The Egyptians imagined that when they died their actions on earth would be judged and, if their heart was found to be righteous, they would gain admission to the Field of Reeds. This afterlife was envisaged as a perfect continuation of the daily life they had enjoyed on earth. They also believed that they would go into the beautiful west, and would descend into the earth to be with Geb, the god of the earth. Here they would experience rebirth through various means, particularly when the sun god passed through the underworld each night.
Corpses were carefully preserved – mummified – since the body would be needed beyond the grave as a container for the soul. From the time of the Middle Kingdom (2055–1650 BCE), coffins were humanoid in shape so that they could act as a surrogate body should the mummy be damaged or destroyed.
Magical objects were placed in or around the coffin to aid the passage through the underworld and to help the deceased in the afterlife. Around the coffin of Nakhtefmut in the Fitzwilliam, for example, were found an array of such items.
The internal organs of the deceased – removed during the mummification process – were often placed in jars called canopics. The lids of these were often carved into the form of the four sons of the god Horus: the baboon Hapy, Qebhsenuef the hawk, Imsety, represented as a man with a beard, and the jackal Duamutef.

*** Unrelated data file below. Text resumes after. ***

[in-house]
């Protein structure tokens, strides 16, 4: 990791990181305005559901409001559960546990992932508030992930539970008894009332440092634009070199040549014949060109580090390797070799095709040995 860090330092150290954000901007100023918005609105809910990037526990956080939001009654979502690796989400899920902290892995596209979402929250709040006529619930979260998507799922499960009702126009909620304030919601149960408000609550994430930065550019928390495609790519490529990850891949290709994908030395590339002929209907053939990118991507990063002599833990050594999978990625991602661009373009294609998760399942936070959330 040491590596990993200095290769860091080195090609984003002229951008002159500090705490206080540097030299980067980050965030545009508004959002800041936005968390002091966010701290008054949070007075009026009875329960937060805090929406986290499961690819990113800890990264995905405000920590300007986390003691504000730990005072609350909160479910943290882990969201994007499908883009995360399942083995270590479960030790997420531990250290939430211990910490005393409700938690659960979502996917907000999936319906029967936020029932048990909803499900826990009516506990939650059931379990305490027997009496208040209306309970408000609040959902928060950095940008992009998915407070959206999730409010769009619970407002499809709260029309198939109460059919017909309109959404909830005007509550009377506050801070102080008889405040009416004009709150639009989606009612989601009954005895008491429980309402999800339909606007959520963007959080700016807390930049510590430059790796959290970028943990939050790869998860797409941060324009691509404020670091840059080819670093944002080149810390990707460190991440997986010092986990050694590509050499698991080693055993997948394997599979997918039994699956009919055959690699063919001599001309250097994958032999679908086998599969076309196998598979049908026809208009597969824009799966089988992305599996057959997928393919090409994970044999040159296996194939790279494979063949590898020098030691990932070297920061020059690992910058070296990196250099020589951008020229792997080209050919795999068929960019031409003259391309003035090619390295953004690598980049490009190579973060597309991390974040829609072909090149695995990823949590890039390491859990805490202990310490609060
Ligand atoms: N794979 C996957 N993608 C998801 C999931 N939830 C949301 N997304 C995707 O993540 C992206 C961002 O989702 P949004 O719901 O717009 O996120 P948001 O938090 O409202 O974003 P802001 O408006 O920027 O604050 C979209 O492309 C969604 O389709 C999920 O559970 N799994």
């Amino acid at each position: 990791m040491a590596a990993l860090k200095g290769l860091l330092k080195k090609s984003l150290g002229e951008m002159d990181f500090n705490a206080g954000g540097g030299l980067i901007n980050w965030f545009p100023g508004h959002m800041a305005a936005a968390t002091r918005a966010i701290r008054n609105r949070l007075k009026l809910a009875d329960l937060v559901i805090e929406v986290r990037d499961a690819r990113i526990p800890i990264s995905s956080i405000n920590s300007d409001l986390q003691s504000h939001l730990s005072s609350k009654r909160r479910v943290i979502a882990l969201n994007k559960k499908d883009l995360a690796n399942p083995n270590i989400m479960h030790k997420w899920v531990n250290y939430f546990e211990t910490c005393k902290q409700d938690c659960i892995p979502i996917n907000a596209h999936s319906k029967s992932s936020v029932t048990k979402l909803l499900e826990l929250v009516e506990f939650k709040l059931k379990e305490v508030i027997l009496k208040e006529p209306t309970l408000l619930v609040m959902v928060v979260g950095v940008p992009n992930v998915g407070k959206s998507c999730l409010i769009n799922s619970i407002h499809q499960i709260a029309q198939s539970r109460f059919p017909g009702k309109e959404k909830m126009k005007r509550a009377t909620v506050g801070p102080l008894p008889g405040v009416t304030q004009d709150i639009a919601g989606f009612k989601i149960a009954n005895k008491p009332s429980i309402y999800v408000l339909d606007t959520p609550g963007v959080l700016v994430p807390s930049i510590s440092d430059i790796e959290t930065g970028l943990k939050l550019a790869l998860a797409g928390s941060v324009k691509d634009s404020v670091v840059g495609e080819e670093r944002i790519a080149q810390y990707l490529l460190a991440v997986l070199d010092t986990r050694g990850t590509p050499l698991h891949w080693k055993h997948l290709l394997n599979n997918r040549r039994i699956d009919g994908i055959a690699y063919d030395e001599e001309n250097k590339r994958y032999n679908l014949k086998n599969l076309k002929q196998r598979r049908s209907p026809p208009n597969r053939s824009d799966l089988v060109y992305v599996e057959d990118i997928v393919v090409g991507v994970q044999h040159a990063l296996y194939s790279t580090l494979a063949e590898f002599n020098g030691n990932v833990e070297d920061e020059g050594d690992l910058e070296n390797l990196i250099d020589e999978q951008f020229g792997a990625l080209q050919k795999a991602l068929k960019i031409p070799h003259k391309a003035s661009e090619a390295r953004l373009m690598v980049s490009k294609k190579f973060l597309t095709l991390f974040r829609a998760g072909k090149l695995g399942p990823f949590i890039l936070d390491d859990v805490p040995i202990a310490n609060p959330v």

By the time Nakhtefmut was buried, it was the custom to replace the organs in the stomach cavity of the mummified body, but wooden statuettes of the sons of Horus were still included in the tomb.
Just beyond Nakhtefmut’s coffin was found his shabti box. Life in the Field of Reeds was blissful, but there was still work to be done. Shabtis, also called shawabtis or ushabtis, were figures placed in the tomb that, when called upon, would come to life and work on behalf of their dead owner.
Left is an ushabti from a tomb belonging to Horkheb, a courtier to the king, who died sometime between 715 and 610 BCE. Like the deceased in whose tomb the ushabti was found, he is shown mummified. His hands, however, are freed from their bindings and he holds a hoe and a seed bag, ready to undertake agricultural work for Horkheb in the afterlife.
An inscription runs down his front, as though Horkheb is addressing the figure:
O Ushabtis, if someone calls for me to do any of the works which are done in the realm of the dead, to cultivate the fields, to irrigate the lands beside the bank of the river, to transport sand of the east and west by boat ... ‘Here I am’ you shall say, if someone calls my name ...
At first it was usual to have only one shabti per tomb, but by the end of the New Kingdom in Egypt, c. 1069 BCE, the ideal number was 365 – one for each day of the year. These 365 were subdivided into groups of ten each with an overseer shabti, taking the total of tomb figures to 401. A particularly wealthy or important corpse might have several sets.
In the Old Kingdom (2686–2160 BCE), servant statues were included in burials, and during the Middle Kingdom (2055–1650 BCE) it became common for wealthy tombs to contain wooden models of men and women, performing the specific task that would be useful to the deceased in the afterlife.
The Fitzwilliam owns several of these from the tomb of Khety, who died during the early Twefth Dynasty – some time between 1963 and 1862 BCE. Below, we see a rowing boat and a sailing boat for transport up and down the Nile, and a group of bakers and brewers preparing the bread and beer that Khety would enjoy in the life beyond.
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